During this first trip in documenting the music of America, Lomax focused on mostly folk and blues acts, and the latter of these led to many recordings and prisons across the Southern part of the country.  It was during one of these sessions that Lomax came across a prisoner named Huddie Ledbetter, and Lomax would soon head up a small team that would work for his release from prison so he could bring his songs to the masses.  Ledbetter remains today one of the biggest figures in the history of blues music, but during his journeys, Lomax also recorded the likes of Robert Pete Williams, Aunt Molly Jackson, and a young man who went by the name Muddy Waters.  The recordings that Lomax made were all placed into the Library of Congress, and in later years, they would be released in various forms, allowing the entire world to experience these moving, raw performances.  Yet Lomax made similar inroads within the world of folk music; as it was this style that presented the musical compliment to the sound of the blues.  Much as he did in the case of Ledbetter, Alan Lomax is also responsible for the first recordings of the man who may very well be the most important figure in all of music history: Woody Guthrie.  These early sessions remain today as some of the finest in the Guthrie catalog, and as these songs reached the rest of the country, it became the catalyst for massive cultural changes.

As the years progressed, Alan Lomax shifted his efforts to the world of jazz music and many other styles as they developed, and due to his presence and work over the years, one can easily make the case that the remains the most important historian and field-taper in the entire history of music.  In fact, in the late 1930's, Lomax began delivering his efforts via a different medium, as he played many of his recordings on a series of radio programs that would run over the next few years.  As his radio shows continued over the years, it would be his presence and sound that would lead to both the folk and blues revivals that occurred during the 1950's and 1960's, making his early recordings all the more valuable, as well as pointing the spotlight on many artists that had been believed to be "lost."  Yet Lomax also did a great deal of work within the same realm, but on an international level, as he was one of the key editors in the groundbreaking eighteen-volume Columbia World Library Of Folk And Primitive Music, which was released in the U.K. in the 1950's, taking advantage of a new technology: the LP record.  Even today, the Lomax recordings for The Library of Congress can still easily hold their own in terms of quality, and are far beyond anything else in terms of historical importance, and there is no arguing any other person in history as having an even remotely similar level of importance to the development and appreciation of music than Alan Lomax.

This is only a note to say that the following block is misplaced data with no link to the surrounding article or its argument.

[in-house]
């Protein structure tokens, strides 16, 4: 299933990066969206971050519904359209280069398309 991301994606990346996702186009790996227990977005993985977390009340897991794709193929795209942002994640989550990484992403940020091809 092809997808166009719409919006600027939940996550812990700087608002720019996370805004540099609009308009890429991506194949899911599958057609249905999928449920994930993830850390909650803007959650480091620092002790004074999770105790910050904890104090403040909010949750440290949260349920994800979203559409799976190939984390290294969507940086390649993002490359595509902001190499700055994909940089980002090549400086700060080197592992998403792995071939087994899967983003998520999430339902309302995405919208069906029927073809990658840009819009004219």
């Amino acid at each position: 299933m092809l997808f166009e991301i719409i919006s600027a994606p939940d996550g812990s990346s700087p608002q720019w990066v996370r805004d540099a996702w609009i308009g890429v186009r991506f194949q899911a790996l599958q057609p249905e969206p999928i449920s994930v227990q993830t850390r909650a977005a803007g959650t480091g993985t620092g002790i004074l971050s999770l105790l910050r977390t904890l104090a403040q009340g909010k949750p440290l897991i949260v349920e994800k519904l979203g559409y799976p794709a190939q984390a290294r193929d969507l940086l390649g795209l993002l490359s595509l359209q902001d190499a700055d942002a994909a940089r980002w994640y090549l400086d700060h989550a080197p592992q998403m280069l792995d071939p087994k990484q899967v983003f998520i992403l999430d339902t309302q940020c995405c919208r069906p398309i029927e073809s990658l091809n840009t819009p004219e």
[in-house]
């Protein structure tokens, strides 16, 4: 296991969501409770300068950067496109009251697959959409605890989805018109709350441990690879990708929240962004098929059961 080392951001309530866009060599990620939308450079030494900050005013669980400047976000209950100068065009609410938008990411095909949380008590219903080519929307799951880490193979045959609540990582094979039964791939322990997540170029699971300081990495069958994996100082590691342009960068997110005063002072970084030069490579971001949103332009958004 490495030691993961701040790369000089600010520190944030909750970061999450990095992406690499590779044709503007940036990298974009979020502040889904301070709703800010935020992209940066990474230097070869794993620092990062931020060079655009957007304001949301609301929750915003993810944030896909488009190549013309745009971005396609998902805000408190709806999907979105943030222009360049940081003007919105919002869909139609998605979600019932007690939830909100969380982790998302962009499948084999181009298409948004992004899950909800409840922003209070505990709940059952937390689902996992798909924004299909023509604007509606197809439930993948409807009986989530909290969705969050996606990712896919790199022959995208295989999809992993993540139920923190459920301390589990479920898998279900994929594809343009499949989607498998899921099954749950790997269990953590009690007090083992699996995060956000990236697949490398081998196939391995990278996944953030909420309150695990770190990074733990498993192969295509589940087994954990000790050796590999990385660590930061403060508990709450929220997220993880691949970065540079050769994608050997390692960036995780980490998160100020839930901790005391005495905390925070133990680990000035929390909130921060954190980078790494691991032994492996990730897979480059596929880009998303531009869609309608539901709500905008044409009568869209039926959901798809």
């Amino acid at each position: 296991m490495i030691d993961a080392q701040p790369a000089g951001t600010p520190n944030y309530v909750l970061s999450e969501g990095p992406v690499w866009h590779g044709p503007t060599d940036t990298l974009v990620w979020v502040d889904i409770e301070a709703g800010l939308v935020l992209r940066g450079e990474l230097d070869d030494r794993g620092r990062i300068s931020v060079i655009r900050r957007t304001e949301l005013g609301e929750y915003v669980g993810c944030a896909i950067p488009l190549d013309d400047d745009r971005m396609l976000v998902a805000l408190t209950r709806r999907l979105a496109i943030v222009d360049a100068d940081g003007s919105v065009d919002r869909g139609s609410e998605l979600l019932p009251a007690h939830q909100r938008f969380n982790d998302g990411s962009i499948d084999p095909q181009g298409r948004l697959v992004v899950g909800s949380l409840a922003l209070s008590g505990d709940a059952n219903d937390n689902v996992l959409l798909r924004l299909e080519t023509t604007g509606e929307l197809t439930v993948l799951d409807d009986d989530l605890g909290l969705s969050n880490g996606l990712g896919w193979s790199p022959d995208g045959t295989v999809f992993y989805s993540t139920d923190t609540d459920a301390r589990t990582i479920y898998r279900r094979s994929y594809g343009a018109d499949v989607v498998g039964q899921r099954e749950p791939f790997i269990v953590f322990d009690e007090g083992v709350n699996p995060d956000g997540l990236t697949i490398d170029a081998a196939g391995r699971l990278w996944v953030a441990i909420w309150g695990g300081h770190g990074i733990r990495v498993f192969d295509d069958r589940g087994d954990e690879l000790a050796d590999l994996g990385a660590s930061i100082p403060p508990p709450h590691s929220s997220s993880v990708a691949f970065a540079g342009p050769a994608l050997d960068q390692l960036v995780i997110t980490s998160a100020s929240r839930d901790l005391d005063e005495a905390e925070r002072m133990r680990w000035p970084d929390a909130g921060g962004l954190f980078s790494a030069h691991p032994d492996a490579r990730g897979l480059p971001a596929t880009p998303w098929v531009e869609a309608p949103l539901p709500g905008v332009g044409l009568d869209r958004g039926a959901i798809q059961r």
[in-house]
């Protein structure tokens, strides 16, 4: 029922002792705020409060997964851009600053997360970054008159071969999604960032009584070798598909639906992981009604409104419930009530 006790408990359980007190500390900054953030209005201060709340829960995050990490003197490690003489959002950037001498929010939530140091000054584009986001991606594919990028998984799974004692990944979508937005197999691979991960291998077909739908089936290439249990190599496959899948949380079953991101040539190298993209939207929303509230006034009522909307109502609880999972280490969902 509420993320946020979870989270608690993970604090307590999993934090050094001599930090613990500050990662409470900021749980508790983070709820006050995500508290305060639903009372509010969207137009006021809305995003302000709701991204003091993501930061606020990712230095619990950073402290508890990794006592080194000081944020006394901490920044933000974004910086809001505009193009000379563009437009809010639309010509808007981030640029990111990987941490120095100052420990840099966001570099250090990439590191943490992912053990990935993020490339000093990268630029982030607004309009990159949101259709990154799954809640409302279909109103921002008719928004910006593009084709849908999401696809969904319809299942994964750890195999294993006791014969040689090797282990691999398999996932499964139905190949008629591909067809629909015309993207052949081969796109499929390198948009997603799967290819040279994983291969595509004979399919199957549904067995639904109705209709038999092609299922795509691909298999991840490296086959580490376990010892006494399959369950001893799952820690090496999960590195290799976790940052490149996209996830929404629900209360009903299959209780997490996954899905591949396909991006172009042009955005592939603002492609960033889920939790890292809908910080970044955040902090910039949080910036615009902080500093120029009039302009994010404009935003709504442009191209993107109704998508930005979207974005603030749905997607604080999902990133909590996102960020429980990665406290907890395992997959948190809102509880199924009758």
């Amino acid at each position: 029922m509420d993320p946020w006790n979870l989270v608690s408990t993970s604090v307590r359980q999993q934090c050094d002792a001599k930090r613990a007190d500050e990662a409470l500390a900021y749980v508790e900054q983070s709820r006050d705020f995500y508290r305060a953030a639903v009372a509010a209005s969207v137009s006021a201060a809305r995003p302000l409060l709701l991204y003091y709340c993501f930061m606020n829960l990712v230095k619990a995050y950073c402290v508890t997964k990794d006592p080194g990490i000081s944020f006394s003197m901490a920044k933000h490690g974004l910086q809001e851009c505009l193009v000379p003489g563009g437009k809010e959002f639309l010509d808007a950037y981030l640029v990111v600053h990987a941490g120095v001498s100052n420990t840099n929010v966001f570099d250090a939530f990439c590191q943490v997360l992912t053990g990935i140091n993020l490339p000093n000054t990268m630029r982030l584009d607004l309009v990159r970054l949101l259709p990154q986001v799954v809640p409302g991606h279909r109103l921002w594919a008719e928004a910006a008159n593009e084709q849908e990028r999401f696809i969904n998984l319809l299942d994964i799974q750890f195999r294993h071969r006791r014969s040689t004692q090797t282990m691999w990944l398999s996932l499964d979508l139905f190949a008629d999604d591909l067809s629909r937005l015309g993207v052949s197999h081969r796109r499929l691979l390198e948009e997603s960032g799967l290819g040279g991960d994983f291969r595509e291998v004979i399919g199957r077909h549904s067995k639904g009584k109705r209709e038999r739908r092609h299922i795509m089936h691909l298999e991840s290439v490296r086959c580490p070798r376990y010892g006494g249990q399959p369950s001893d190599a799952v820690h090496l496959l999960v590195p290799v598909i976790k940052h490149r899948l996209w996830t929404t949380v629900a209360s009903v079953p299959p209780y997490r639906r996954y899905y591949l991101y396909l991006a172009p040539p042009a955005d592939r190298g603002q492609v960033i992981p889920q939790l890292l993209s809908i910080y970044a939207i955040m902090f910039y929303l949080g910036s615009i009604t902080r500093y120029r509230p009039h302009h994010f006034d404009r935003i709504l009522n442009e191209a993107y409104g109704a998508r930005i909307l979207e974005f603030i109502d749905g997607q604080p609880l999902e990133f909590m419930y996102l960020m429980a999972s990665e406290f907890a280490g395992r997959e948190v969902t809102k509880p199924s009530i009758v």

Wednesday, January 25, 2012

January 25: Daily Guru, "Ask The Guru #02"